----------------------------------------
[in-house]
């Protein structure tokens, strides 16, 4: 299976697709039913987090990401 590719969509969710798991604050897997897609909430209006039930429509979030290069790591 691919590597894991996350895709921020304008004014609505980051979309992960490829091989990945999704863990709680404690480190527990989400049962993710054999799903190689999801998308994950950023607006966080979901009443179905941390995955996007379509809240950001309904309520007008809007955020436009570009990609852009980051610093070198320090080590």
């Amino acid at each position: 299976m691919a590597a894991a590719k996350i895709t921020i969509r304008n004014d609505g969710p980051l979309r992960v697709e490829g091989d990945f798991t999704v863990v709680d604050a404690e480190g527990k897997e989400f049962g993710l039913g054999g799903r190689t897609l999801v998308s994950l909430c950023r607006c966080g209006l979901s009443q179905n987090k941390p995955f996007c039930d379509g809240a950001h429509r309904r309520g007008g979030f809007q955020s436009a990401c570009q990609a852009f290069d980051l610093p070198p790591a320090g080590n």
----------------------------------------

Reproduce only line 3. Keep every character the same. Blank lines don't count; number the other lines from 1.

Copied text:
């Amino acid at each position: 299976m691919a590597a894991a590719k996350i895709t921020i969509r304008n004014d609505g969710p980051l979309r992960v697709e490829g091989d990945f798991t999704v863990v709680d604050a404690e480190g527990k897997e989400f049962g993710l039913g054999g799903r190689t897609l999801v998308s994950l909430c950023r607006c966080g209006l979901s009443q179905n987090k941390p995955f996007c039930d379509g809240a950001h429509r309904r309520g007008g979030f809007q955020s436009a990401c570009q990609a852009f290069d980051l610093p070198p790591a320090g080590n």